With a lack of resources and funds, many black Queens self-medicate by becoming workaholics, alcoholics, drug-addicts, or even sex addicts. What causes depression? Why is being a black female, and being depressed such a huge epidemic? How can a black Queen deal with depression?

What Causes Depression?

grayscale photography of woman
Photo by Lucxama Sylvain on Pexels.com

The Johns Hopkins University of Medicine has admitted that women of color try to fight their way through anxiety and depression by themselves. The whole stereotype of being the “strong black women” has been ingrained in our minds for too long through mainstream media. “Anyone can experience mental illness. There is no group, gender, sexual identity, race or cultural belief that can prevent it from occurring,” says Richards, M.D. “And it’s actually happening at higher rates than most other illnesses, including heart disease, diabetes and cancer.” In the African and African American community ( I personally make it a point to separate the both because we are similar and yet so different), many attribute depression to someone who is weak. In the African American community it is quite common to hear depression be turned into a joke, and someone suffering from it is sometimes used as a source of comedy relief. In the African community when you bring up depression you are often the target of shame and mockery. Your relatives may go out of their way to embarrass you and make you feel as though you are not strong, that is why you can’t “get over it”.

Women of color suffer mentally more than the general population because we lack so much. When you have been stolen from, abused, neglected, and oppressed for centuries,more than any other race, you suffer more from violence, PTSD, poverty and homelessness. All of these negative components create a concoction of depression in a Queen’s mind.

The Three Strikes : Being Black, Being A Female, and Being Depressed

 

Every hit black TV sitcom I have watched whether it was “The Cosby Show”, “Living Single”, or “The Jeffersons”, the black leading female was always portrayed as being so strong. She always had a extremely witty demeanor with a hysterical comeback that would always save the day, and it would seriously get on my nerves. I mean why couldn’t Clair Huxtable ever have an emotional breakdown in front of her kids? Didn’t being a lawyer and seeing all of the corruption in the system ever depress her? Did not moving on up to the East-side emotionally exhaust Mrs. Jefferson? Queen Latifah did see a therapist while acting in “Living Single”, but it was not a reoccurring topic.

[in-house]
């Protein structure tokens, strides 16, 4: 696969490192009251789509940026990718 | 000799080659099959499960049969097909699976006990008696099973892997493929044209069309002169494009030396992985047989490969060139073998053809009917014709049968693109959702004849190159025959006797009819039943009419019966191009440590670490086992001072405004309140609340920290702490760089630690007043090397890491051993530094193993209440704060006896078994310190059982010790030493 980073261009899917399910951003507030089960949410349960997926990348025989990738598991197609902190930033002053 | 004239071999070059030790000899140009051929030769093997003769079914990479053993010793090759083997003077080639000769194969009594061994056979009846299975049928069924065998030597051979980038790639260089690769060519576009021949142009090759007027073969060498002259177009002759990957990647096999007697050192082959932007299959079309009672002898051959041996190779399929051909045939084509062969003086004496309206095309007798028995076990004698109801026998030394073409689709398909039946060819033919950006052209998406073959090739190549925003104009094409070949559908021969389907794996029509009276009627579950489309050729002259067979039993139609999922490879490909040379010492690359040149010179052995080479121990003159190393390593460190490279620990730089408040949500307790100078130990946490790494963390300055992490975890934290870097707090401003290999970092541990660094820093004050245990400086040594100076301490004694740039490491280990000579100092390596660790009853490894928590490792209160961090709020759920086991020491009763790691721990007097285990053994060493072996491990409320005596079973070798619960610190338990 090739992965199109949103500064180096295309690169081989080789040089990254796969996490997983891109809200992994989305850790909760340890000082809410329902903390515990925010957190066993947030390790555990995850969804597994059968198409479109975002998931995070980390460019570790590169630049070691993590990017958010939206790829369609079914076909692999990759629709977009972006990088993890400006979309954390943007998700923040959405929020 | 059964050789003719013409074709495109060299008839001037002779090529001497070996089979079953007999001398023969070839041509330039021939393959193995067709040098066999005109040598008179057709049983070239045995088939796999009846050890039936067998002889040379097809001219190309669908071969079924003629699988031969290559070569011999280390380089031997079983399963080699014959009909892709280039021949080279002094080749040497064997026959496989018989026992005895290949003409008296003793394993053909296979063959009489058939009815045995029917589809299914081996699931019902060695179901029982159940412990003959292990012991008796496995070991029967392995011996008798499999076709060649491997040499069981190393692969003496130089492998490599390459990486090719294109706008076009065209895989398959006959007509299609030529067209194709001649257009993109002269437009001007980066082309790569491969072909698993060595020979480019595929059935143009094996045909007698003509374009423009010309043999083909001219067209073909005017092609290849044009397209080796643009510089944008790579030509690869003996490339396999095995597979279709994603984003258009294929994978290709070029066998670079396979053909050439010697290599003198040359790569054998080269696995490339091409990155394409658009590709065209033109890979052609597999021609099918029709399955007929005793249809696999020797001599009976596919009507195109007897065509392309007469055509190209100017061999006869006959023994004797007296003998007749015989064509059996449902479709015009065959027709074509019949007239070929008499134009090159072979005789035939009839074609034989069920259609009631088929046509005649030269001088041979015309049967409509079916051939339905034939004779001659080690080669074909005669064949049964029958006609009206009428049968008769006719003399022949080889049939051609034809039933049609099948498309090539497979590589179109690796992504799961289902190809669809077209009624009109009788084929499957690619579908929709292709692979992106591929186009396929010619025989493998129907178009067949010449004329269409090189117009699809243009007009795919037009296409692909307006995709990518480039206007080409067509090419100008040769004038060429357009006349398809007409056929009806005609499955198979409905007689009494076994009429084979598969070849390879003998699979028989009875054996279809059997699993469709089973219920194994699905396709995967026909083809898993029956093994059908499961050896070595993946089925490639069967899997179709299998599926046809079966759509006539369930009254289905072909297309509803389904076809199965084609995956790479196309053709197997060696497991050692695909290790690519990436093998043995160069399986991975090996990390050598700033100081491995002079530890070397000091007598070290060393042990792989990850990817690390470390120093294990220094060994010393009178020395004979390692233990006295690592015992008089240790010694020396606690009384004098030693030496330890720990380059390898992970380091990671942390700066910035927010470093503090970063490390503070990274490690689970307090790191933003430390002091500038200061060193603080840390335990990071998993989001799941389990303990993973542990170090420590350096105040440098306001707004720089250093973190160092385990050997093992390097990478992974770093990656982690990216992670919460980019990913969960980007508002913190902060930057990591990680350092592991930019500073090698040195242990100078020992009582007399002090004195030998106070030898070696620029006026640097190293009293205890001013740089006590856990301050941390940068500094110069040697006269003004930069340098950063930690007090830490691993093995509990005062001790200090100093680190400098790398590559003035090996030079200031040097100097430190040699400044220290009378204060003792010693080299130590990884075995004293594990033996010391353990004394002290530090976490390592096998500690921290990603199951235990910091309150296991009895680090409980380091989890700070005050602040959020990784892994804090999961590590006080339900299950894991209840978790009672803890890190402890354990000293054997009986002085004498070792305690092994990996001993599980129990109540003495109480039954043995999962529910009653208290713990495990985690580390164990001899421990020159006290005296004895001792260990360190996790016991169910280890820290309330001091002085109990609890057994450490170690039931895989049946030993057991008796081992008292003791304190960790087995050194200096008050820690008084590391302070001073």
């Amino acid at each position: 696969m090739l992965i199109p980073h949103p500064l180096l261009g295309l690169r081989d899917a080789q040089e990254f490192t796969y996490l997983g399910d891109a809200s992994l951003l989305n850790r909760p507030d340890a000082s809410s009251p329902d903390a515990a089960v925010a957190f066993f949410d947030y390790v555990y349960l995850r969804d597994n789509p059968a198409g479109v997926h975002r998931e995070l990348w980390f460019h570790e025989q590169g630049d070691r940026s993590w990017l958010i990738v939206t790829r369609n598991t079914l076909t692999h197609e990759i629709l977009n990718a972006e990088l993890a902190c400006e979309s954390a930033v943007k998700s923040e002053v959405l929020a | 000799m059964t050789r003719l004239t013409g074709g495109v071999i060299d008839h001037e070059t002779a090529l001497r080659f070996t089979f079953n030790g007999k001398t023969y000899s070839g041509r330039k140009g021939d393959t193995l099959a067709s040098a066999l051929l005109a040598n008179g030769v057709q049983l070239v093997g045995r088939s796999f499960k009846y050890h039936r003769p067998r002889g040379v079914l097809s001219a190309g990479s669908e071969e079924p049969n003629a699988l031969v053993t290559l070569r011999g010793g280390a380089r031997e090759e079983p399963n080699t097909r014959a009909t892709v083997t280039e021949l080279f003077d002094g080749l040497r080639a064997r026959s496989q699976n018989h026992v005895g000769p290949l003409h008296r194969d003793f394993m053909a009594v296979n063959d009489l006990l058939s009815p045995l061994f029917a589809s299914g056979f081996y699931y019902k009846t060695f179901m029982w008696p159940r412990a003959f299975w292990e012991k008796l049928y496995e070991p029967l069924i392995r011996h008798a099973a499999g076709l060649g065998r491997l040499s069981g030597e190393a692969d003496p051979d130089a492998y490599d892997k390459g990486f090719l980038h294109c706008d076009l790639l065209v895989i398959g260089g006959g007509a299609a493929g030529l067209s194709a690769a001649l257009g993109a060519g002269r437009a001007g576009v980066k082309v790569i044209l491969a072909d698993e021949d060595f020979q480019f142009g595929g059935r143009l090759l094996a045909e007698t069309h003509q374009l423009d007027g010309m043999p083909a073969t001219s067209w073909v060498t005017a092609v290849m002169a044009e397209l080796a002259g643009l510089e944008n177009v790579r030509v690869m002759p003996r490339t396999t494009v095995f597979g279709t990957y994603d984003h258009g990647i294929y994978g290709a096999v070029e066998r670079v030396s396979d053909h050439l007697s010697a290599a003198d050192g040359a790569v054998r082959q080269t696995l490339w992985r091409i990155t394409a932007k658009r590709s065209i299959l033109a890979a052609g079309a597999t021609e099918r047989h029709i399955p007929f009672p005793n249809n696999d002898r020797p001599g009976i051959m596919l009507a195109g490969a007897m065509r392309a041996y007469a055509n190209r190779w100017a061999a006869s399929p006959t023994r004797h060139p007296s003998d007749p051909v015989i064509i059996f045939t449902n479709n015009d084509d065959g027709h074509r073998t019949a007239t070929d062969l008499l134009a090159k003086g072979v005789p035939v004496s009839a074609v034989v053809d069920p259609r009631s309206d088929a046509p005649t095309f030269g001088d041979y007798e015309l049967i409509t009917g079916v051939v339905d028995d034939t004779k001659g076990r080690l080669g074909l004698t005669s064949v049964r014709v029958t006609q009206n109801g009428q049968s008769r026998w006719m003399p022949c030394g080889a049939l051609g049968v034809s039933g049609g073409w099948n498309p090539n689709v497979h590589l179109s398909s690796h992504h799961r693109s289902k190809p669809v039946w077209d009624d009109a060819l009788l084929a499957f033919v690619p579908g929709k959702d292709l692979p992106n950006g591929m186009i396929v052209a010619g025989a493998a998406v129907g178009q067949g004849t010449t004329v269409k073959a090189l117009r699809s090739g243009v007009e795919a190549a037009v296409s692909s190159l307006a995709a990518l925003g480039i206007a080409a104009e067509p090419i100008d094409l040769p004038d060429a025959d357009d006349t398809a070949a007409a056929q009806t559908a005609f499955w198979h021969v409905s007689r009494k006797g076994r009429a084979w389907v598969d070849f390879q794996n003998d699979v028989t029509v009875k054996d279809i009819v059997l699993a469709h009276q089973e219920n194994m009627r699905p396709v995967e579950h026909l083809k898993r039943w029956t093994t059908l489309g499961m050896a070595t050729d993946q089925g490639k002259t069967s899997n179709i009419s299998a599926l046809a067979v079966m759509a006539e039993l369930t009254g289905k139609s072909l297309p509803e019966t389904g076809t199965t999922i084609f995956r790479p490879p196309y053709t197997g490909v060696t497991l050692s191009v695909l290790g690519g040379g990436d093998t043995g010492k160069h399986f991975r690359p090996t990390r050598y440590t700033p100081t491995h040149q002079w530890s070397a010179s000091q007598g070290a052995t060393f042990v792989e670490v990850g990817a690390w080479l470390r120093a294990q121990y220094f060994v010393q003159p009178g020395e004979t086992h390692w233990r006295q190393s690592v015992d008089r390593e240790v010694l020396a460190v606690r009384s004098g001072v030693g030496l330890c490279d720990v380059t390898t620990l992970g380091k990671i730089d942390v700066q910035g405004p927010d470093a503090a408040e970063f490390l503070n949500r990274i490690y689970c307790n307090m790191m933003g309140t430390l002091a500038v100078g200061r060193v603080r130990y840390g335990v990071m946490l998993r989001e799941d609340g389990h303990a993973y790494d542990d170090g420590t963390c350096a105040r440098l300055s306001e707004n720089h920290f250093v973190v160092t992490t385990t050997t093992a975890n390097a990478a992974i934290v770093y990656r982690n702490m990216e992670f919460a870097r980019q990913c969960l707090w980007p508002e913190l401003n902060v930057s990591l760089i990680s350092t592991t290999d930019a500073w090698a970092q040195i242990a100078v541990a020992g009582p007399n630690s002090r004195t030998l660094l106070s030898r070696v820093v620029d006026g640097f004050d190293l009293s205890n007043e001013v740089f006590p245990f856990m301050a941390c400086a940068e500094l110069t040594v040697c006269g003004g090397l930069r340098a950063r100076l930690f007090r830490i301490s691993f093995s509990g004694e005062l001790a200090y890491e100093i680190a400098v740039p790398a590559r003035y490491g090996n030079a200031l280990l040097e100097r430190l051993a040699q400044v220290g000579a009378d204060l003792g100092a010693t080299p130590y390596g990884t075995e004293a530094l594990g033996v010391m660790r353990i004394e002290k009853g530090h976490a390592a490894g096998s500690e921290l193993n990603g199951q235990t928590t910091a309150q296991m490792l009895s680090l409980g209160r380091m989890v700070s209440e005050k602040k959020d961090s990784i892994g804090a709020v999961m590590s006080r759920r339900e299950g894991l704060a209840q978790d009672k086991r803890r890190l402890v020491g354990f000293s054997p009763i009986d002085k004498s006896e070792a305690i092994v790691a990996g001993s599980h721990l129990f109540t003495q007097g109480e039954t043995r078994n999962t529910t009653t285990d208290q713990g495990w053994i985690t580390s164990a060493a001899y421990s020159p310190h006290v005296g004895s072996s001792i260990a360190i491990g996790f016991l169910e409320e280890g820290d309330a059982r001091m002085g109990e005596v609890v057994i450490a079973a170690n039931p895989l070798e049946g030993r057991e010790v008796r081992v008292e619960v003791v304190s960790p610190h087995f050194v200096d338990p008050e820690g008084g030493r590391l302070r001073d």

“During slavery you were supposed to be the strong one. You weren’t supposed to speak. You were supposed to just do,” said Esney M. Sharpe, founder and CEO of the Bessie Mae Women’s Health Center in East Orange, N.J., which offers health services for uninsured and underserved women. “…Our moms and our grandmothers always told us to suppress. Just be quiet, chalk it up, get up, dress up, fix your face, put on your best outfit and just keep going,” she said.

Women in general are more likely to experience depression than men do. (What a surprise.) But when your black, and a woman, your chances of experiencing depression are higher than the rest of the general population.

How Can A Black Queen Deal With Depression?

1.) Choose a provider that demonstrates cultural competence. Your healthcare provider should be able to provide care to you despite your belief, values and behavior. They should also take into account your social, cultural, and linguistic needs. If they can’t, then you need to find a replacement.

2.) Walk away from toxic relationships and/or family and friends. The saying : “You are who you sleep with”, is very true. You cannot have a healthy mind if you choose to have a partner that is constantly insulting you, demeaning you, cheating on you or beating you. The same goes for your friends and family. Misery loves company. If they are not uplifting you, you need to replace them with people who will.

3.) Seek help from a mental health provider. “I do think our community could use a lot of healing and I do think there’s a lot of potential for psychotherapy in our community,” said Psychologist Orbe-Austin.

woman wears beige suit hand shaking man wear suit
Photo by rawpixel.com on Pexels.com